Recent research comparing hangover sensitive drinkers with hangover resistant drinkers has revealed that experiencing alcohol hangovers is associated with significantly poorer self-reported immune functioning (p < 0.0001). No significant difference between the groups was found on mental resilience. The objective of the current survey was to examine the association between hangover severity, perceived immune status, and mental resilience. N = 341 Dutch students, all hangover sensitive drinkers, completed an online survey. The Brief Resilience Scale was completed, and perceived immune functioning and overall hangover severity for their latest past month hangover were assessed.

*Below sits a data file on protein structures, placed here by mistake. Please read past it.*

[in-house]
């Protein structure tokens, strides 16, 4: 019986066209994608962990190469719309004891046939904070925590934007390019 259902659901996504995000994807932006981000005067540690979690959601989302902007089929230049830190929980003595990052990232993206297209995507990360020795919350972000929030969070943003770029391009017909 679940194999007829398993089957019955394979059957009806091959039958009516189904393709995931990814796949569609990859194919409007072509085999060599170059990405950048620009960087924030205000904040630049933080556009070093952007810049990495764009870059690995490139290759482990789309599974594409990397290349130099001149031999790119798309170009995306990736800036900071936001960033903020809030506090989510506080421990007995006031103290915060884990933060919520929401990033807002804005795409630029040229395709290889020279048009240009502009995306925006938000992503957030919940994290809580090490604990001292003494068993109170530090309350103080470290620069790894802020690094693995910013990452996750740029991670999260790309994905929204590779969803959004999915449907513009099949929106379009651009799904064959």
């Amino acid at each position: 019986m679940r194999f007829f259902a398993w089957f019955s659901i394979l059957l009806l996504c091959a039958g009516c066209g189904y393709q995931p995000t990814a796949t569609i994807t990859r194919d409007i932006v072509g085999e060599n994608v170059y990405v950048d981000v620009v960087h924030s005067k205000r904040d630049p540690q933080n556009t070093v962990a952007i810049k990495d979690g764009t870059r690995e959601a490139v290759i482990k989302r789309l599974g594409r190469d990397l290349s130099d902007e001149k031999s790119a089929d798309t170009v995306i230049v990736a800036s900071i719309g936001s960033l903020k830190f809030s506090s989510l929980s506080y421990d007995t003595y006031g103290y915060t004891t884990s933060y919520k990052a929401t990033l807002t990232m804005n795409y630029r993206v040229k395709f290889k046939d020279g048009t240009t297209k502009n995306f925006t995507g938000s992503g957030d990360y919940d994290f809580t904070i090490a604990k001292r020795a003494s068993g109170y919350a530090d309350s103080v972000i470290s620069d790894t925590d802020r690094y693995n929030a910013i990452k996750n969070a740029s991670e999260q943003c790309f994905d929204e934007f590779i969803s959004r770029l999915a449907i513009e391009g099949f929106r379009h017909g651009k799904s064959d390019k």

Students consumed a mean (SD) of 12.3 (5.9) alcoholic drinks the evening before their latest hangover. A significant positive association was found between mental resilience and perceived immune functioning (r = 0.372, p = 0.000). No significant associations of hangover severity were found with mental resilience (r = - 0.010, p = 0.858), or perceived immune functioning (r = - 0.025, p = 0.645). Previous research revealed that hangover resistant and hangover sensitive drinkers report having significantly different levels of immune functioning, and that the immune system is involved in the development of alcohol hangover. These findings suggest that levels of mental resilience and perceived immune functioning are not related to the severity of hangovers in hangover sensitive drinkers.